Friday, September 9, 2022 | Category: Circles, Eduvation Insider
Good morning, and TGIF!
Today is “International Day to Protect Education from Attack” – so really, can we pay attention to anything else? If you have a little more mental bandwidth, today is also a day to Stand Up to Cancer, and to celebrate Sudoku and Teddy Bears, Wienerschnitzel and Wonderful Weirdos. (I never can resist alliteration…)
No doubt you’ve had a hectic couple of weeks, as I have, and the last thing you want to contemplate is joining a new social platform, no matter how cool. I get it: the migration to Eduvation Circles will take some people a little time. Of course, with hundreds of your colleagues and peers already aboard (and in some cases your presidents or VPs), the longer you wait the less “forward-looking” you’ll appear…
I’ll continue reaching out to you with this old-school newsletter from time to time, to ensure you get some kind of heads-up about emerging trends, analysis and discussion that’s happening there. It won’t be customizable, and it won’t be real-time, but it’s a halfway measure to ease the transition.
I will also likely try to provide a consistent weekly summary of what you’ve missed on Circles…
A little over a week ago, I summarized the activity on Eduvation Circles in its first week (see “Discover What’s Next” from Sept 1). There have been hundreds of posts, polls, comments and interactions since then, but here are a handful of highlights…
Mask and Vax Mandates
Of course, I shared my roundup of CdnPSE mask and vax policies for Fall term with you in this newsletter yesterday, but on Circles, members saw the work in progress, weighed in, and of course saw the finished result first!
Graphs of the Day
Every day, I come across thought-provoking data in a whole range of places. I’ve been sharing the most arresting graphs in a feature I call the “Graph of the Day.” Several this week came from HESA’s State of CdnPSE report, including the disappointing level of Canadian R&D spending (last in the OECD), and the decline in net tuition since 2016. I also shared food for thought from HEQCO’s new survey of Ontario college applicants, showing the rise of mature learners, and their newfound openness to online learning. (It was also notable, however, that traditional-aged students were split down the middle about it.)
I continue to monitor a dozen PSE publications, and hundreds of mainstream media outlets, every day – but there aren’t actually all that many stories that seem genuinely interesting.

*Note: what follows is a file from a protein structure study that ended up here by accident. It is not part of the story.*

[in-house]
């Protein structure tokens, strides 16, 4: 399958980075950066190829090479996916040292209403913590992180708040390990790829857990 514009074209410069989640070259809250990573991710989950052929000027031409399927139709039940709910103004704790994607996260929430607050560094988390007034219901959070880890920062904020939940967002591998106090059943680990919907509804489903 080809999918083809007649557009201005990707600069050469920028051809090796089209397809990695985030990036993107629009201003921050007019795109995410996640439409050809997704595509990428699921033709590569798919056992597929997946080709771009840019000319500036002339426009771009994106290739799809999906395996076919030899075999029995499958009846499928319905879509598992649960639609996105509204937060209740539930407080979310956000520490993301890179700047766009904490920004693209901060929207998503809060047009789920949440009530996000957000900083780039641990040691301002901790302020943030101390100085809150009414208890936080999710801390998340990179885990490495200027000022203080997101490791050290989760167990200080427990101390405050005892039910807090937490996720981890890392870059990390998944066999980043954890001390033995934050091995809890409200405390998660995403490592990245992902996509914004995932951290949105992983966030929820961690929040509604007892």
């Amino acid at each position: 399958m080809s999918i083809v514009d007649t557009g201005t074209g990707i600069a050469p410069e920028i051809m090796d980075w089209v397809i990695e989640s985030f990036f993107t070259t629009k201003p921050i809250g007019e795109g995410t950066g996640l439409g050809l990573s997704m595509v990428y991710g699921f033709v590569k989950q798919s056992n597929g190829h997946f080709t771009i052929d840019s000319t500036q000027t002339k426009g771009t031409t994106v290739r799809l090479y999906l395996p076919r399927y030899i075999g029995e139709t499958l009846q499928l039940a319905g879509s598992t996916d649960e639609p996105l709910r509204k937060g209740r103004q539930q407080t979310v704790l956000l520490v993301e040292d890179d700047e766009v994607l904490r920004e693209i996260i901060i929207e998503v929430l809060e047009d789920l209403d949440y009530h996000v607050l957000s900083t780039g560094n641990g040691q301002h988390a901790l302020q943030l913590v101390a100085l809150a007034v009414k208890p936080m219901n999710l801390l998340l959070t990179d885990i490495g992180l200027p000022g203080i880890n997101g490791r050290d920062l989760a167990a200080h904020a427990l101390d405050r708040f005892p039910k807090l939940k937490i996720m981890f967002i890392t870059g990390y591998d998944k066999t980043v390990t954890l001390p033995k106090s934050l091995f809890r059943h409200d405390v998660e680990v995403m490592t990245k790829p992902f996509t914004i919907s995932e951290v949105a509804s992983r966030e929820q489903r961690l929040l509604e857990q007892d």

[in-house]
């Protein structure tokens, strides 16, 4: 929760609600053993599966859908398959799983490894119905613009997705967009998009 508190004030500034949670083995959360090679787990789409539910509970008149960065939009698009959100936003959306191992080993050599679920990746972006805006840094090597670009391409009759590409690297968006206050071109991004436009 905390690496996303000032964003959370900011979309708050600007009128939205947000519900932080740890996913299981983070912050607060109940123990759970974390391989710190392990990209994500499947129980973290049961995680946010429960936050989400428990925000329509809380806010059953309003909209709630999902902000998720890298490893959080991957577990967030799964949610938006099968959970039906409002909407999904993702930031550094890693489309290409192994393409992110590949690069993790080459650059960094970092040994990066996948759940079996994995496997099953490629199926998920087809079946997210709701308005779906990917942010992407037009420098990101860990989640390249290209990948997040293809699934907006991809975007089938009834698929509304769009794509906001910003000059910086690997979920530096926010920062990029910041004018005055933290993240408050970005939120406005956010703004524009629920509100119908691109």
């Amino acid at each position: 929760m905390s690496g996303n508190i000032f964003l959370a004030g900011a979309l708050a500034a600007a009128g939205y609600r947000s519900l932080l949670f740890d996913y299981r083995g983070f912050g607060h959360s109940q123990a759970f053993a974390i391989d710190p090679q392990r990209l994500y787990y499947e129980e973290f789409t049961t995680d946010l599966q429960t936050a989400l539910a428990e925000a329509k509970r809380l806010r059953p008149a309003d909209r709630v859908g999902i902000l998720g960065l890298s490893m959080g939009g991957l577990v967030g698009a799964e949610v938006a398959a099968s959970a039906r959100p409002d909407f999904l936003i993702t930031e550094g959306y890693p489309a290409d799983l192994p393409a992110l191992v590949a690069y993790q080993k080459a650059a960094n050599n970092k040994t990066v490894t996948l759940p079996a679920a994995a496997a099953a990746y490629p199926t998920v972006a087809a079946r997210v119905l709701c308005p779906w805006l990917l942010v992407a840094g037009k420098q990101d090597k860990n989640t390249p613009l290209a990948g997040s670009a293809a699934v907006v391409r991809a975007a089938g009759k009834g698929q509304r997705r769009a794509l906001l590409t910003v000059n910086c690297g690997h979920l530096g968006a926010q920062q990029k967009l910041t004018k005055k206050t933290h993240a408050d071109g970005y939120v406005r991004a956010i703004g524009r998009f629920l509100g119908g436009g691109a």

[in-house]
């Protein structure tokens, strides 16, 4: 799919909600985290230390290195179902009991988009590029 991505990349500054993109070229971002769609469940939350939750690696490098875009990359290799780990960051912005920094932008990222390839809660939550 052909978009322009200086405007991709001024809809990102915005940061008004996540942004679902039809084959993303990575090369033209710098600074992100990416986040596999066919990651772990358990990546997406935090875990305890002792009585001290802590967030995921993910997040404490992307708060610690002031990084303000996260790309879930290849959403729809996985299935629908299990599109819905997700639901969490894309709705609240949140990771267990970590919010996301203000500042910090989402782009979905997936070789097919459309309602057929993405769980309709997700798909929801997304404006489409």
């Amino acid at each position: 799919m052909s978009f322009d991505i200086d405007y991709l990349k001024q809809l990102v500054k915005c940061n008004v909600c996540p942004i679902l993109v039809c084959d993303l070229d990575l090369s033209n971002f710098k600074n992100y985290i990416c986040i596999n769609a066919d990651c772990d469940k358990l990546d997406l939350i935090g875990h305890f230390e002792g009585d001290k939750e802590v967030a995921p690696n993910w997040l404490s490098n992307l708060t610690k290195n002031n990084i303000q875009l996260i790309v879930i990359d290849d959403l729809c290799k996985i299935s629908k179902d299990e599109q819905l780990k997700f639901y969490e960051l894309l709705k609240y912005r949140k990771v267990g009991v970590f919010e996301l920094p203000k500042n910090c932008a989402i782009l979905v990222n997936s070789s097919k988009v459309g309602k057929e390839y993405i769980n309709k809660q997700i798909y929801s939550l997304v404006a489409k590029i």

This week I shared Cambrian’s work with NSS Canada on a Hololens AR system for remotely placing explosives at underground mine faces.
And of course, it’s hard to ignore the end of an era: the passing of Queen Elizabeth II. She was on the throne when I was born in London England, and when I came back to visit as a schoolboy. She visited this other London (Ontario) when I was 10, and 26, and 34. Throughout my life, hers has been the only royal face on Canadian currency or postage, and she has endorsed everything from Royal Doulton china to Cadbury milk chocolate. HRH Elizabeth’s reign also provided Britain with 70 years of continuity and stability through wartime, pandemic, Brexit and countless royal scandals. It’s hard to imagine King Charles III will provide anything similar, as the world navigates the lingering geopolitical and economic repercussions of COVID19, Russia’s invasion of Ukraine, inflation and recession. Insiders on Circles shared their thoughts.
In real time this week I shared the brand reveals of Olds College of Agriculture & Technology, and Toronto Metropolitan University’s new “Bold” athletics. Members of the MarCom circles got a much more detailed look at the new Olds College brand, “break new ground,” along with my review of the previous 2 visual identities, and a close look at the media release and brand video. In the Marcom Circle, I also launched the “Show & Tell” topic, with a handful of classics like the 2009 Colleges Ontario “Obay” campaign, and the amazingly personal “We Want You” from Wilkes U in Pennsylvania. In future, I hope members will share notable examples they’ve spotted, whether their own work or that of another PSE.
This week I uploaded 16 examples to my collection of CdnPSE strategic plan summaries, available to members of the Insider, CMO and Leaders Circles. The newest is Brandon U’s 2022-27 strategic plan, Mamaawii-atooshke aakihkiwiin (“Working Together and Growing”). In my summary, I observe that this remarkably detailed strat plan emphasizes BU’s aspiration to be “Canada’s finest regional university” and to start a national confederation of similar institutions. I also draw attention to 4 particularly notable initiatives the plan proposes… I think there are some interesting ideas there!